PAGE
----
Such as these arts now are, this is the way in which they are carried on; they are made by three sets of people, I won't say working together, but rather jostling along together: the first link in the chain is the capitalist called the manufacturer, a ridiculous misnomer since the word ought to mean a man who makes things with his hands: well he is by virtue of his position conventionally a gentleman, and often enough has received a liberal education; but in spite of any education he may have received it is rarely indeed that he takes any interest in the craft he is supposed to direct, and rarer still that he troubles himself on the quality of any ornament, i.e., art which may be in it for its own sake: nay, if he be personally inclined to do so his position would soon put a stopper on his wishes: he has been created to ‘make a profit’ as 'tis called, i.e., to accumulate money which he has not earned, and which most people suppose tumbles mysteriously from the sky as a heaven-sent blessing on capital; but which some of us, who have not been content to accept the miracle, believe really comes of the earnings of those who do labour with their hands, and are called in the jargon of to-day ‘operatives' not manufacturers. A good deal more could be said of the manufacturer and his position, but at present I must consider him only as the first link of the chain in the production of popular art (so called) and from that point of view all I need say of him is that he is and is compelled to be quite careless of what art there may profess to be in the wares he gets made. It will illustrate this side of the subject if you think how many rich men there are who profess (no doubt honestly) to be deeply interested in art and literature; who read poems and such-like books, who further the establishment of museums, who buy pictures for great sums of money, and who nevertheless are actually engaged in pushing on the degradation of art, because they are in a position which forces on them the accumulation of money as an imperative duty, not to be set aside by any consideration: which money if they but knew it, is not theirs, but has been forced by the screw of competition out of the earnings of those who are, to speak bluntly, their slaves.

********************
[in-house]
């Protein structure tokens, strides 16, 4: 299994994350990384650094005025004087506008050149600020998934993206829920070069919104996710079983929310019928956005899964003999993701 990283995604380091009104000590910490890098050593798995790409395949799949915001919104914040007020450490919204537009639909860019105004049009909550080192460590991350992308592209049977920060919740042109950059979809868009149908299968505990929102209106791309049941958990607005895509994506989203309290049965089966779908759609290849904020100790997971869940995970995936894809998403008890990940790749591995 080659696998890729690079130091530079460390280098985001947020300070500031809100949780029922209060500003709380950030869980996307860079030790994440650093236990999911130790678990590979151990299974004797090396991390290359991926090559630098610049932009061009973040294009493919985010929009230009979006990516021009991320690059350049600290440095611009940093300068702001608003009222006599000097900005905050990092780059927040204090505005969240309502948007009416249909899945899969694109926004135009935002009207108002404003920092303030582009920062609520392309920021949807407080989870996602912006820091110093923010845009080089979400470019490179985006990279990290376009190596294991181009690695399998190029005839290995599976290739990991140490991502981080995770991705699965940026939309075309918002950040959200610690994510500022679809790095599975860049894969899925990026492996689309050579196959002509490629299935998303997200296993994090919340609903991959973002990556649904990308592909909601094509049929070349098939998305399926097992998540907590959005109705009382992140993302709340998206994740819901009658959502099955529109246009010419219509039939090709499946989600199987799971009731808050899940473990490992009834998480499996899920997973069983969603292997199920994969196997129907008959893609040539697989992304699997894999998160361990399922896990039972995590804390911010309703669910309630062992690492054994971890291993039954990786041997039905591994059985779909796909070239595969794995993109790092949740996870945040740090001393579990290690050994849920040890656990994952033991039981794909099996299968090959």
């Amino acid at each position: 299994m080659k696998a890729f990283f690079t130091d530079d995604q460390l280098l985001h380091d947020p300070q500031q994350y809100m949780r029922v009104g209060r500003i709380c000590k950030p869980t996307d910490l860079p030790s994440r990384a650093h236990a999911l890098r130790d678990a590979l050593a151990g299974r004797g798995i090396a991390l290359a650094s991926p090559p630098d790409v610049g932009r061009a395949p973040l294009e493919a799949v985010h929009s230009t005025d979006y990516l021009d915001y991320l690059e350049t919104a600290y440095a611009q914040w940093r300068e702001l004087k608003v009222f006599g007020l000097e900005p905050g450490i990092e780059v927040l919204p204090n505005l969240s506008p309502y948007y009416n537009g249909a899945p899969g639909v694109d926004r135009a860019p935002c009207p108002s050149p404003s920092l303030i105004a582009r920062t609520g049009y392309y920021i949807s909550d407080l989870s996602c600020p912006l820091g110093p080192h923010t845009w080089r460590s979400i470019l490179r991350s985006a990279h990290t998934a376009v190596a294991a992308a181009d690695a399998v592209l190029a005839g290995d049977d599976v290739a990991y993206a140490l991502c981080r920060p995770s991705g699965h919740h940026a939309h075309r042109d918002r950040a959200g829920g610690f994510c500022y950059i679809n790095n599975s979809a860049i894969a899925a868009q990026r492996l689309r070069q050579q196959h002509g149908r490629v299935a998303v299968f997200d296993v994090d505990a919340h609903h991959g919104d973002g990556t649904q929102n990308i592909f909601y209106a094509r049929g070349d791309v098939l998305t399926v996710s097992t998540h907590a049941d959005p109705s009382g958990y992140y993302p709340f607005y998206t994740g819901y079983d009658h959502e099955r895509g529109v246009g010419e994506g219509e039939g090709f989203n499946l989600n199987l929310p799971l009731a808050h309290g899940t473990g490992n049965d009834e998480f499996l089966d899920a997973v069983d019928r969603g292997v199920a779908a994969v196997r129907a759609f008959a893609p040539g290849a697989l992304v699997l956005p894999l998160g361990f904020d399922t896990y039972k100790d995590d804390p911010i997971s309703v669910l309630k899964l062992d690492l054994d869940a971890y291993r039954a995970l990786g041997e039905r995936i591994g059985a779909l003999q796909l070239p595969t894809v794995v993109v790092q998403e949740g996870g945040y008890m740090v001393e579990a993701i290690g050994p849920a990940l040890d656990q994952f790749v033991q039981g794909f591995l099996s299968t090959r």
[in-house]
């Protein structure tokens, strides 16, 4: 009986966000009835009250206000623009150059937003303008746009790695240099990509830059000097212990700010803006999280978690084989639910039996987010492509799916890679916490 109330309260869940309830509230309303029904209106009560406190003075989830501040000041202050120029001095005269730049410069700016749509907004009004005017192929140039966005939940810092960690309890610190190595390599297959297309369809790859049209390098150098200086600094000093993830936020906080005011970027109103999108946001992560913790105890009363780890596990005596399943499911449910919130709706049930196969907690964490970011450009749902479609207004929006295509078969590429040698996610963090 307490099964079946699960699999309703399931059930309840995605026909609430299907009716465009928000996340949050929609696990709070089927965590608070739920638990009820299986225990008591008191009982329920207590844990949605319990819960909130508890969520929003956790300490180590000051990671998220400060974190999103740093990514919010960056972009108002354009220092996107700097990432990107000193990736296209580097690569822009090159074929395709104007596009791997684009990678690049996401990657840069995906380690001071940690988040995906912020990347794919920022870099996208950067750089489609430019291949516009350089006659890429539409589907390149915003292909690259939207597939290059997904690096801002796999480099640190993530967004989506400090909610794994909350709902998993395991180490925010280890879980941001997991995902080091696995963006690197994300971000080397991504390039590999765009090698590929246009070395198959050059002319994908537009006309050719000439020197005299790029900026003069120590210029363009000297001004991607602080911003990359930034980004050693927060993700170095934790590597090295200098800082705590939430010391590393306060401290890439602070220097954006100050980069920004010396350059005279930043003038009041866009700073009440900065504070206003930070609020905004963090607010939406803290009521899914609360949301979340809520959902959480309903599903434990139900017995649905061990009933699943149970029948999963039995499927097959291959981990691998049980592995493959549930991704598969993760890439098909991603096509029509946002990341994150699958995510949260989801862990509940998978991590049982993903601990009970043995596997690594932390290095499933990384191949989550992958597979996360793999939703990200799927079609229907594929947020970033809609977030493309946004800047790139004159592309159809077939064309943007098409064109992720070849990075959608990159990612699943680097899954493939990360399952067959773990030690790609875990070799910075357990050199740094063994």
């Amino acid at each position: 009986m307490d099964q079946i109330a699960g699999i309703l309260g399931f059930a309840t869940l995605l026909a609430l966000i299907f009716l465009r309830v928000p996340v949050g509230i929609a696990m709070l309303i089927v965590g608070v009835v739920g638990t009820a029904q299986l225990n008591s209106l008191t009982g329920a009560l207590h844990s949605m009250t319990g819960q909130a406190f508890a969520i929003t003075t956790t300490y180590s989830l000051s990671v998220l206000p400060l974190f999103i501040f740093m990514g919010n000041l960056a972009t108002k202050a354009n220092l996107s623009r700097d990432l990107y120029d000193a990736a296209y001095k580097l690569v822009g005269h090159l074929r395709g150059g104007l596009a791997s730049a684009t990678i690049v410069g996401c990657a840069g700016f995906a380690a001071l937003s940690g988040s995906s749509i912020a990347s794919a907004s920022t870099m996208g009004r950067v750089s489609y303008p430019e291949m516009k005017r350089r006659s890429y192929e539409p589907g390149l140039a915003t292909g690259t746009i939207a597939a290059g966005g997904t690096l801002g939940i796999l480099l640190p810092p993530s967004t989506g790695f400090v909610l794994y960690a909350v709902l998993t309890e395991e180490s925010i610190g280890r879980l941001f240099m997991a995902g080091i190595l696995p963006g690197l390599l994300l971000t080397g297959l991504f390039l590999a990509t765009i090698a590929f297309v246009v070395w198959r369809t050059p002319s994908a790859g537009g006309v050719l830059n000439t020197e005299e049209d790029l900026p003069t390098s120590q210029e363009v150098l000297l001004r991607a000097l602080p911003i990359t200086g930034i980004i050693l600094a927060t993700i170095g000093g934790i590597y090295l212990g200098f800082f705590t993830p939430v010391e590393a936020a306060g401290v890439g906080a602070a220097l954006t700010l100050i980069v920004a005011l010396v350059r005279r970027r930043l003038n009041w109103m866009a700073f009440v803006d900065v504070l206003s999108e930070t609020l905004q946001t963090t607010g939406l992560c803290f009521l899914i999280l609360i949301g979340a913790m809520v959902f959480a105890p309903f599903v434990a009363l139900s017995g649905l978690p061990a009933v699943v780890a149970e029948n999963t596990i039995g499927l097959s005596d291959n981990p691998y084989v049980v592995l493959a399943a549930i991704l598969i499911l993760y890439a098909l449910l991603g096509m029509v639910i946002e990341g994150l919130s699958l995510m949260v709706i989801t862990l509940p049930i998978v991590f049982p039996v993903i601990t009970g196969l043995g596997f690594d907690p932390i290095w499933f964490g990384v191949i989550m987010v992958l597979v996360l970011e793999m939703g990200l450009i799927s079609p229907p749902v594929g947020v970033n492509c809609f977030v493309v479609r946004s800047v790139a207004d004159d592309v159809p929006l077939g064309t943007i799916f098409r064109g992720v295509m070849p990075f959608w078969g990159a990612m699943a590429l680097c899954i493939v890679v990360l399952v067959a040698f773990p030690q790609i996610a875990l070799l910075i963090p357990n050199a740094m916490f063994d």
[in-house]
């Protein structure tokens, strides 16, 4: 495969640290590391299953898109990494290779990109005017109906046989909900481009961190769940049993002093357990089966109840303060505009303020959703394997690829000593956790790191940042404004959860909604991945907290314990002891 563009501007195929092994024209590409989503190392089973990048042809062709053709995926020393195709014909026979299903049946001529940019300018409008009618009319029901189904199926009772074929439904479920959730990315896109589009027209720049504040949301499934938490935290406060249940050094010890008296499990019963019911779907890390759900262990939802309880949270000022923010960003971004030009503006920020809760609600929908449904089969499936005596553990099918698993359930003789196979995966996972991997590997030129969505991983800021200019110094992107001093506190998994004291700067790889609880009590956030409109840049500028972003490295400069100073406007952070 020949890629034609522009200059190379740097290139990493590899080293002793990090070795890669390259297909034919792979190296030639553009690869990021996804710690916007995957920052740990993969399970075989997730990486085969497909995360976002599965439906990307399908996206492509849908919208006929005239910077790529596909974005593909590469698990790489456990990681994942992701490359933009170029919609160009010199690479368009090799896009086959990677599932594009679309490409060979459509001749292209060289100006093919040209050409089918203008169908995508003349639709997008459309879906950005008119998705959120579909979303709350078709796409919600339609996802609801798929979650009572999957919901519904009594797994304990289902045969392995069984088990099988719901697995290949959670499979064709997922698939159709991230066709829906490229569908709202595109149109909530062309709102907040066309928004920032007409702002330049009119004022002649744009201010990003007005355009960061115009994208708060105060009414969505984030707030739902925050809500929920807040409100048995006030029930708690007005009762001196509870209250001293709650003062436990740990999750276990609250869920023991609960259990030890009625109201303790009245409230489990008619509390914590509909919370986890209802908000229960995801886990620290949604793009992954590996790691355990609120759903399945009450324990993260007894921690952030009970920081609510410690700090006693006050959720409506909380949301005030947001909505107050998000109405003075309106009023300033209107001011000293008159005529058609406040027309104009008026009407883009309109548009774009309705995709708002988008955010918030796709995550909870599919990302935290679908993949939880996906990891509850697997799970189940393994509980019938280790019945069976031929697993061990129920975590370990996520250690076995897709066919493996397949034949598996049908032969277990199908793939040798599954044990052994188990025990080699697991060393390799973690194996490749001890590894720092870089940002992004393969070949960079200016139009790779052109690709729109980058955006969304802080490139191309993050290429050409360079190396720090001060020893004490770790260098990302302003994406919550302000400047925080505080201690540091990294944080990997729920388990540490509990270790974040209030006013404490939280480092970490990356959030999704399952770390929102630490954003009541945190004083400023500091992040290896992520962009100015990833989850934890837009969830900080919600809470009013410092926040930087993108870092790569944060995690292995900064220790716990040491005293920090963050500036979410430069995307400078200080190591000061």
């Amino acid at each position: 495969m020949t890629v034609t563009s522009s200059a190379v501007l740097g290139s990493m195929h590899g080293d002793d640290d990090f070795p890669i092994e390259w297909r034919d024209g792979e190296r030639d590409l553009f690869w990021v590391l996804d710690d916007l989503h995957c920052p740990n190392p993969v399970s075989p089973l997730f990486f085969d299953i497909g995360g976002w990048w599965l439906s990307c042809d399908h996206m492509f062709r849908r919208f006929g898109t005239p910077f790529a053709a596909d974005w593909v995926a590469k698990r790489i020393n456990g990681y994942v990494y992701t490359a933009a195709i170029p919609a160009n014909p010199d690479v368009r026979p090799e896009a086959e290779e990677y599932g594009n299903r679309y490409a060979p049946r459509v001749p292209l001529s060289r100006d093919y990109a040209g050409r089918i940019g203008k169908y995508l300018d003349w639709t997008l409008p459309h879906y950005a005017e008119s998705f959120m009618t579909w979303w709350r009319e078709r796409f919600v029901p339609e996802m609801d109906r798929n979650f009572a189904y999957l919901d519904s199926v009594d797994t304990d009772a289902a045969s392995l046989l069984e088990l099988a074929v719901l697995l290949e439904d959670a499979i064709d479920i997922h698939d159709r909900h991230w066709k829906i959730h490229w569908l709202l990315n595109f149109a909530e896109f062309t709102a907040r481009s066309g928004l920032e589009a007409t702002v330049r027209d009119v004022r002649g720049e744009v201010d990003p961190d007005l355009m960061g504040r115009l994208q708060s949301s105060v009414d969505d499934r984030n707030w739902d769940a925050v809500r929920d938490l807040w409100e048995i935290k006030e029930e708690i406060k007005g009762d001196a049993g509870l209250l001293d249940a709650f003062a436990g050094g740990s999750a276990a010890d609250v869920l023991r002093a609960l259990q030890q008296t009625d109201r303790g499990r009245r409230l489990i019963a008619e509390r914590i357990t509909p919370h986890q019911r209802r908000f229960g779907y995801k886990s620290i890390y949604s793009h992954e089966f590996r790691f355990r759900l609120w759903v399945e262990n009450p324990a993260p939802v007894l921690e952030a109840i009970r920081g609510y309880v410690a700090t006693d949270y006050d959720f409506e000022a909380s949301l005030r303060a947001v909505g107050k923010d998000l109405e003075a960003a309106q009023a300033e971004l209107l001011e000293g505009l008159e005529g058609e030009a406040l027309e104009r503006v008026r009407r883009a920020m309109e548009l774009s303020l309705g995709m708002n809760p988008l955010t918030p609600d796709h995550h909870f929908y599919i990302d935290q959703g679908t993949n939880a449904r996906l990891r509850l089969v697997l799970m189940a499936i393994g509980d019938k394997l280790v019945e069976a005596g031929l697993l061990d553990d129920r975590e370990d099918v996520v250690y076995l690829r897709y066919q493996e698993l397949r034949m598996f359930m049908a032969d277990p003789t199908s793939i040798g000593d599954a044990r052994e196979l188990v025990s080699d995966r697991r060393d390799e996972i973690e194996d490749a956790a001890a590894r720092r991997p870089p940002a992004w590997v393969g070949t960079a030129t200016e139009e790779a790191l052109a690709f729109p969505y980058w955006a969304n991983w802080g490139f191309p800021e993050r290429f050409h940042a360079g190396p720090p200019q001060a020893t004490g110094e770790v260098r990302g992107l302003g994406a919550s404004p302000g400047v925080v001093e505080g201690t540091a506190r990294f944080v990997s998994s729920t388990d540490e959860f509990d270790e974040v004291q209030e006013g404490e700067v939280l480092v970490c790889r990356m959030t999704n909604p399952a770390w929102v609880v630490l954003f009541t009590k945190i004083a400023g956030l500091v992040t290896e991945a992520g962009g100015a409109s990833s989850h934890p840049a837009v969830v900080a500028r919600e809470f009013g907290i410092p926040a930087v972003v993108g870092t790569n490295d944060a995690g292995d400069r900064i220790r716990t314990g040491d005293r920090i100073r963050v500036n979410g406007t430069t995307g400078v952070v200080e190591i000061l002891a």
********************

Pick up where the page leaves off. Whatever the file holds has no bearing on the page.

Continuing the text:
The second link in the chain of the system by which industrial art is produced, is the body of men who go between capital and labour, as managers, foremen, and the like; as far as the ornamenting of wares is concerned they are represented by the designer, who is usually educated technically but seldom liberally in the few cases in which gentlemen-artists are employed in this intermediate position, they know little or nothing of the way in which the wares are made and have next to no communication with the workman; but whatever the social position of the designer may be as a factor in the production of art, he is bound by the same necessity as the capitalist to consider first of all the ‘making a profit,' and is also in most cases only a superior slave to the operative-slave, and competes for a bare existence like the latter.